Aniqa: Many people ask us whether our own beliefs weaken while studying other religions, but that’s not the case. It’s actually the opposite. We find flaws while studying other religions, and when we compare them to Islamic beliefs, we find that they make more sense to us and that we are better off than the ancient people in many ways.
They have some false nonsensical myths that may be sacred for them, but they really do not have solid reasoning or background. So, I would say we basically enjoy religious studies, as well as studying civilizations. We also study prehistoric eras like the Stone Age, when humans lived in caves and made their tools out of stone. We enjoy studying all our subjects.
Are movies made on Archaeology and History accurate?
Aniqa: Most movies made on mummies or ancient sites and buildings are based on fantasy. They are made to attract people, and lots of elements are added. Some sites might be shown the way they are, but the moviemakers add many things e.g.in The Mummy Returns, the place is authentic, but the plot is exaggerated and all spiced up to attract people.
Is Archaeology your subject of interest, or did you end up here unwillingly?
Aniqa: People who come in this field include both; those who end up here unwillingly and those who are passionate about the scientific study of history and architecture. I belong to the second type. If we want to catch other people’s interest in this subject, we should discuss Archaeology at the governmental level and illustrate it at the school level by telling us about its importance, how we can learn about the past, our ancestors and their lifestyle. We study how Man progressed on Earth and the obstacles he faced during these advancements. All this can be known in Archaeology.
As an MSc archaeology student, what job do you expect to land in Pakistan with this degree, and what can you expect of its future here?
Azizullah: There are several fields you can count on as an archaeologist to land a job in. there are jobs in provincial cultural departments related to antiquities and culture, which, before the 18th Amendment, belonged to the Federal government. Jobs under the department include Curator, Assistant Curator. A curator is the Head in Charge of a museum.
Smaller jobs in a museum include Gallery In-charge, Lab in Charge, Chemist, and other specialized jobs like Surveyor, Excavation Director, Exploration Director, etc. This is the scope for jobs in the government sector. Another job is, of course, is in educational institutes as a faculty member, visiting as well as permanent.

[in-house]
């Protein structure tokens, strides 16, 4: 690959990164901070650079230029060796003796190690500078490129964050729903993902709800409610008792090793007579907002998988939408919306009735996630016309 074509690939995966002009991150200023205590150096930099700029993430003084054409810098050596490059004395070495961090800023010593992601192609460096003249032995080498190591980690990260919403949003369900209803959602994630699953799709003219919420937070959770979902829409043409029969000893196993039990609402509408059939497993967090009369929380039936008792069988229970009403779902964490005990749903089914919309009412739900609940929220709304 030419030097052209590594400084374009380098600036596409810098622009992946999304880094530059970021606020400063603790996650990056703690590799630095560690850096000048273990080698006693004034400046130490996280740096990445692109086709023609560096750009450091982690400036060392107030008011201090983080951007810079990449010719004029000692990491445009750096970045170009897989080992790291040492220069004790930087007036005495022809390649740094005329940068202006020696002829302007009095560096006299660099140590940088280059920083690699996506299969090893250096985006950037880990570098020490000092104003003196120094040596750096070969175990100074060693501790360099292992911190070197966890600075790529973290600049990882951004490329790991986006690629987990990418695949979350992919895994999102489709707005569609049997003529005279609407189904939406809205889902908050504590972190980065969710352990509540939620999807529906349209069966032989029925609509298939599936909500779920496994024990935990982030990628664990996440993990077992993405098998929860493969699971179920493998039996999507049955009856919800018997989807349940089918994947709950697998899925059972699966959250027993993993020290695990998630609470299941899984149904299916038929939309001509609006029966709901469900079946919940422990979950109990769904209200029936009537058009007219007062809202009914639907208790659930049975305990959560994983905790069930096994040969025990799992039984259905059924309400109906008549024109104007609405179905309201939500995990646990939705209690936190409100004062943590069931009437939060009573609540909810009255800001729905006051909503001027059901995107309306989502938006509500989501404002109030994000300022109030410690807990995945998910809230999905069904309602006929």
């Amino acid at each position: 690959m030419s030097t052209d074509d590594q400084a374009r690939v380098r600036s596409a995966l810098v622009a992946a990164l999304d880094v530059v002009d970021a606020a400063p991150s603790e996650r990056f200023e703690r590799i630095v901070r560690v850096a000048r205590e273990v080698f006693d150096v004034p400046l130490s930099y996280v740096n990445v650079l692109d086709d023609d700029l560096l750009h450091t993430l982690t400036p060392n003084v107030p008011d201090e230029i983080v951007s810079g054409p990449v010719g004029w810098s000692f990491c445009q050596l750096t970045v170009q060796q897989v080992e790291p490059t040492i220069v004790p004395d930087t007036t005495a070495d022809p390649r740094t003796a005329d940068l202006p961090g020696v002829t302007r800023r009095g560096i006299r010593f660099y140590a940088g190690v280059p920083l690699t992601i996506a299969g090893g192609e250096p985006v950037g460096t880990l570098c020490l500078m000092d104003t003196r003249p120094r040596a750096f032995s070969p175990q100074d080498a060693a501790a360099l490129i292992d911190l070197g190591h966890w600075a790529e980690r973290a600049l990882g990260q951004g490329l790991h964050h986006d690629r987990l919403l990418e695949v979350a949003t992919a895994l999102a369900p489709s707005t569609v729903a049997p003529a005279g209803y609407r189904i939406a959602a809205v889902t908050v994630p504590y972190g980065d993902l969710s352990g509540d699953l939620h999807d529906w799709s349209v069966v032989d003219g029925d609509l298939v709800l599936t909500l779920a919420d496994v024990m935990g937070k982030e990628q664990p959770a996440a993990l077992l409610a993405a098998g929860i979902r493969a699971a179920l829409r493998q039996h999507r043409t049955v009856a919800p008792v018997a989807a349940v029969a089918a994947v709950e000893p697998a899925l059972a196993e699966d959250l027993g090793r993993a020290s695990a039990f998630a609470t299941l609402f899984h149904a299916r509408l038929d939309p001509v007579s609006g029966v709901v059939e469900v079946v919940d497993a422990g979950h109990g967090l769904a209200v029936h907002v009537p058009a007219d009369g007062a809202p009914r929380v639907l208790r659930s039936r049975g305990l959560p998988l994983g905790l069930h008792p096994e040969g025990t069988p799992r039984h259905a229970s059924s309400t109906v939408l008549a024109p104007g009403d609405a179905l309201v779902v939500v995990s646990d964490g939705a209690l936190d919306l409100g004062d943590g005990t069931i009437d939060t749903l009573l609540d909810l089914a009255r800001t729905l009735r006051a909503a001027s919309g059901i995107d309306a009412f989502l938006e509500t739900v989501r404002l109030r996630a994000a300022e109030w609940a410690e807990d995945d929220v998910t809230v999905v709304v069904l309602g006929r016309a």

Plus, some private institutions seek archaeologists, e.g., EFT (Endowment Trust Fund), which mostly works in Sindh as the regional government established it. It is a private institute mostly working on conservation and restoration etc., and sometimes excavation as well. Jobs are also available in local and international NGOs, in UNESCO, etc. It has a country head everywhere, including Pakistan. They work for the maintenance of World Heritage Sites and employ MPhil and Ph.D. scholars as well as foreigners for supervision.
The current government is taking an interest in archaeological sites to promote tourism. In contrast, earlier governments did not take any interest in maintenance or for the sake of tourism. Imran Khan has made many Hindu temples functional. For example, a Mandir called Shivala Deva Singh Mandir in Sialkot had been closed since partition, but now it is opened and cleaned up so that the nearby Hindus could continue their worship. By working for minority rights, Pakistan can develop a good international image. One of the purposes of Pakistan being made was to take care of minorities and their rights.
Aniqa: Pakistan’s geography is full of antiquities and archaeological sites. This subject has a lot of potential in Pakistan if only the government cooperates. Across the world, the Egyptians and Romans are advancing quite rapidly in this field. In our country, research is slow due to a continuous constrain of funds. We can take this subject to great heights, though.
Aniqa is a student of BS Biochemistry at Quaid e Azam University, based in Islamabad. Her particular interests include reading novels, watching movies, writing, and a variety of artwork. She loves food and is a photographer by nature, loves to travel and explore new places.